The strings, except the harp, have several players for each part, the others usually only one. The strings are the bowed violin, viola, cello (or violoncello), double bass, and the plucked harp. The woodwinds are the flute, oboe, English horn, clarinet, and bassoon, all of which appear in more than one size. The brass are French horn, trumpet, trombone, and tuba. The percussion are kettledrums (or timpani), snare and bass drums, cymbals, triangle, and xylophone, to name only a few of the most frequently used.
The strings are the most important section of the orchestra; they are the most versatile and flexible and play almost continuously in most scores. The woodwinds are next in importance; they add color to the string sound and in some passages carry the melody. Of the brass, the French horn is the most useful, since it blends equally well with the woodwinds or the other brasses. The trumpets, trombones, and tuba are the "heavy artillery" of the orchestra; playing loudly, they provide a dynamic climax, but they are also effective in subdued passages as a group or individually.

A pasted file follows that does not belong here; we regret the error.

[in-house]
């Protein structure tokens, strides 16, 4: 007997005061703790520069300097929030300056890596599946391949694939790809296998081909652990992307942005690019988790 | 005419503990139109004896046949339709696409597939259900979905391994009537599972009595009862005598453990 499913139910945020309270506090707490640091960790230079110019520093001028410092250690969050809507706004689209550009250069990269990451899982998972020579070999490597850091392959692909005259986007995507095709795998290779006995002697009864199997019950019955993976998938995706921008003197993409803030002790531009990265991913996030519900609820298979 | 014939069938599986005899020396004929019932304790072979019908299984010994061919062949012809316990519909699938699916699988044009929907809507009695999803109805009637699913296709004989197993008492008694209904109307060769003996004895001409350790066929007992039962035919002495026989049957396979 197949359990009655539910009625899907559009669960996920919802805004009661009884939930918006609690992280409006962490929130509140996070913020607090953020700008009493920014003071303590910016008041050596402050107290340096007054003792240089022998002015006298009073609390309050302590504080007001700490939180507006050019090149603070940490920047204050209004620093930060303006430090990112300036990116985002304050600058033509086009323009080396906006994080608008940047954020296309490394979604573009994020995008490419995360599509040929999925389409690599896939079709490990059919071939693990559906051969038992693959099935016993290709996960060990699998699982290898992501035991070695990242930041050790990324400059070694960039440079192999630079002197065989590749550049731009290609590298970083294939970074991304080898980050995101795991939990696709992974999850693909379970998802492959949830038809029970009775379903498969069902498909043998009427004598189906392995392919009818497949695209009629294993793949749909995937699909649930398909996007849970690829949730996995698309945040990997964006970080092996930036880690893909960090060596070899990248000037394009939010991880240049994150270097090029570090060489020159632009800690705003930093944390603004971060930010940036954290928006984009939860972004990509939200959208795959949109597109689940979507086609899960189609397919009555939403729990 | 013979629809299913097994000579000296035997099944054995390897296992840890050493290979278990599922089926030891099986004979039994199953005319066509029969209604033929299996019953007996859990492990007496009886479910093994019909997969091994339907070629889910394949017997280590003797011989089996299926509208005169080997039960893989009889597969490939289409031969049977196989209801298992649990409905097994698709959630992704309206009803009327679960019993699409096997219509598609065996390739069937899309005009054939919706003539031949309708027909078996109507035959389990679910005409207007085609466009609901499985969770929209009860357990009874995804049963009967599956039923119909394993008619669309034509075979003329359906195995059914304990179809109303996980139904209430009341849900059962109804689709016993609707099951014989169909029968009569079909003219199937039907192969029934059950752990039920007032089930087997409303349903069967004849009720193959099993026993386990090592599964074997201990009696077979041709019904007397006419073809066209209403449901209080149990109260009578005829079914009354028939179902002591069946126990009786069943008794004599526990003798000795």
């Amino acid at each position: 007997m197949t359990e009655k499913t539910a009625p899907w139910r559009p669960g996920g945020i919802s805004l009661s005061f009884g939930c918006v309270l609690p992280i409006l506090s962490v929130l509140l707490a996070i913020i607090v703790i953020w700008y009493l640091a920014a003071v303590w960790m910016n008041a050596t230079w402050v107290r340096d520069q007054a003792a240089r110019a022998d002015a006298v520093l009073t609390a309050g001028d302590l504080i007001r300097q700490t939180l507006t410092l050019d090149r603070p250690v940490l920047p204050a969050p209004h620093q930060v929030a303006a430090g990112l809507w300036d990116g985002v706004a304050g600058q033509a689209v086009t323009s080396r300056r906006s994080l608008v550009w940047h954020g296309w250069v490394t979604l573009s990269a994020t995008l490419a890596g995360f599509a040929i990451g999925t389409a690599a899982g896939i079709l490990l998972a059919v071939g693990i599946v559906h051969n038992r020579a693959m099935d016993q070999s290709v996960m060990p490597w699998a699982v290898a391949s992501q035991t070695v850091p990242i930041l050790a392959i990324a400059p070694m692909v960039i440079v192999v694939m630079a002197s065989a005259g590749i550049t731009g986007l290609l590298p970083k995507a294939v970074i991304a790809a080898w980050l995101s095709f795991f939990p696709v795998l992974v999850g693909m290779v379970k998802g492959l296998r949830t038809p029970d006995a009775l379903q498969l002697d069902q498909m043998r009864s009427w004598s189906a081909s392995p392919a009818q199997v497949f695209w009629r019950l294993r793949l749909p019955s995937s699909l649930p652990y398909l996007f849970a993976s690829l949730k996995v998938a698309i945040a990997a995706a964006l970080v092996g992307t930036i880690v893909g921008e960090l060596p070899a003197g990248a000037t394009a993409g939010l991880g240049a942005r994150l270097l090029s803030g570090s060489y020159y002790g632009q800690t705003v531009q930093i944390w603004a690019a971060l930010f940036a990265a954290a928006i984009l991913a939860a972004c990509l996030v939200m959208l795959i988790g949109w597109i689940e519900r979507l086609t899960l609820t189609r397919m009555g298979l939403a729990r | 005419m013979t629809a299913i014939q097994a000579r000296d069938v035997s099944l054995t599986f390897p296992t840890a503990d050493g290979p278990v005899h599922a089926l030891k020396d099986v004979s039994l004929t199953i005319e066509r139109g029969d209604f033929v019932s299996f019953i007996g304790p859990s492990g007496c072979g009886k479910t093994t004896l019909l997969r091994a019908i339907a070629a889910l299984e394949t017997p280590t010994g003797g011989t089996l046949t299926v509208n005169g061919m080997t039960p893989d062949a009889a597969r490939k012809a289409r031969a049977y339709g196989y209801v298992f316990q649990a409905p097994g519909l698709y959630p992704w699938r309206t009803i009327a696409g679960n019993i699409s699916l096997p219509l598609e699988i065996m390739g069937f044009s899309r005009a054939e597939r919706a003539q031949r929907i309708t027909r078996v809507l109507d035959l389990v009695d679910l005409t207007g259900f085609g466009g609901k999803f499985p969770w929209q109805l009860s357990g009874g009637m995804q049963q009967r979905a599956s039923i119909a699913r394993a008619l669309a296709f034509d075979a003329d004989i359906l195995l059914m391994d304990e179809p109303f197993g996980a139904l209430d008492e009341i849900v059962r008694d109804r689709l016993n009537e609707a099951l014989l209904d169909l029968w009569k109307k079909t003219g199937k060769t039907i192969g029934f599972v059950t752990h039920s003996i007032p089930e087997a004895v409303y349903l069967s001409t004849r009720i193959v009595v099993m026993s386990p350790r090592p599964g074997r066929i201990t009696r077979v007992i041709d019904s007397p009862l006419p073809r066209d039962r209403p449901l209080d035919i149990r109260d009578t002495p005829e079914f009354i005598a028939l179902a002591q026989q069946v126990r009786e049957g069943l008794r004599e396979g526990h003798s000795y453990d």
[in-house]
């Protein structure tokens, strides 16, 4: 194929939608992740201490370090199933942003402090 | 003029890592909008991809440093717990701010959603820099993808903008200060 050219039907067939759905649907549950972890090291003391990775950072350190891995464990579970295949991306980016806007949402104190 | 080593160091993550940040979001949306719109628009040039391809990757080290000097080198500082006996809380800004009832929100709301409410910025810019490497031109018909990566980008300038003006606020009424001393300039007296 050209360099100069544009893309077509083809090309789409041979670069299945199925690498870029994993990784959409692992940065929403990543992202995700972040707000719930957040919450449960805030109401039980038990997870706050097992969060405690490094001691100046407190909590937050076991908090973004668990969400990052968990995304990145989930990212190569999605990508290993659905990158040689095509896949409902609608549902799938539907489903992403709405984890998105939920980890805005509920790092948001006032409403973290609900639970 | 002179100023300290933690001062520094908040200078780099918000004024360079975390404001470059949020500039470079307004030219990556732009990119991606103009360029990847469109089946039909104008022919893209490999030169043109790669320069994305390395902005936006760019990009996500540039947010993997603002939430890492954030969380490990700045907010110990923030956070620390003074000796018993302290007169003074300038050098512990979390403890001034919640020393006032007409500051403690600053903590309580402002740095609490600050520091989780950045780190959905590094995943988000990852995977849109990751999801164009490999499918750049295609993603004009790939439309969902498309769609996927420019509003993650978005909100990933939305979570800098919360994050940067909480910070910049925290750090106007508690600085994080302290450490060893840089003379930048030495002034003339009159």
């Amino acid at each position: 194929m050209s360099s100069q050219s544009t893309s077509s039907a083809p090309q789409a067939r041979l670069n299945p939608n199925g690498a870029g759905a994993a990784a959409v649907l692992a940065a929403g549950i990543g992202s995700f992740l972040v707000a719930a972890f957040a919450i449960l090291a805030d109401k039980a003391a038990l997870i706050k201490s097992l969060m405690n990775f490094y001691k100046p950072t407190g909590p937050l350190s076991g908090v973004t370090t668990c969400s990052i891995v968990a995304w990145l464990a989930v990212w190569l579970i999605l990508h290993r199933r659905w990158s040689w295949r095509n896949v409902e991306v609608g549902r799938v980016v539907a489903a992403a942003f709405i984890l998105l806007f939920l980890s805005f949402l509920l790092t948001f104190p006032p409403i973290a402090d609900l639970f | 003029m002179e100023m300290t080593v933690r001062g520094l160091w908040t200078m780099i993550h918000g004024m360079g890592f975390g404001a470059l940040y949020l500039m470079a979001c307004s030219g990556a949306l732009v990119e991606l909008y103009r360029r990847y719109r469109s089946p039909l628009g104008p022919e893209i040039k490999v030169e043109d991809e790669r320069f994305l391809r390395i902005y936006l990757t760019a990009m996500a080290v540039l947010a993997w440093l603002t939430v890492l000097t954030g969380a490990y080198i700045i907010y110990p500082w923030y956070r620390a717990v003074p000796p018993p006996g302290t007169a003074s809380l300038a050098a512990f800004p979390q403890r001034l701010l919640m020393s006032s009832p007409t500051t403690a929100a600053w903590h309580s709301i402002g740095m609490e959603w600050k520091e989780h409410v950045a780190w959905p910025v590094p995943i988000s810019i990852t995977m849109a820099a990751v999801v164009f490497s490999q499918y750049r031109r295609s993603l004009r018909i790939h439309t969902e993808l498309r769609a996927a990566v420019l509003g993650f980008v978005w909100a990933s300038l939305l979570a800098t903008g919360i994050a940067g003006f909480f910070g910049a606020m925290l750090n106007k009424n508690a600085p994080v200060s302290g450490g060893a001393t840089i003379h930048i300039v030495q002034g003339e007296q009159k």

The percussion instruments are used to emphasize rhythm. The kettledrums are most important, blending best with the rest of the orchestra and also being tunable to a definite pitch. The others stand out so prominently that they are most effective when used sparingly. The harp is principally a color instrument and does not share the importance of the bowed strings. The piano and organ occasionally are used as orchestral instruments, apart from their role as soloists in concertos.
The Columbia Electronic Encyclopedia, 6th ed. Copyright © 2012, Columbia University Press. All rights reserved.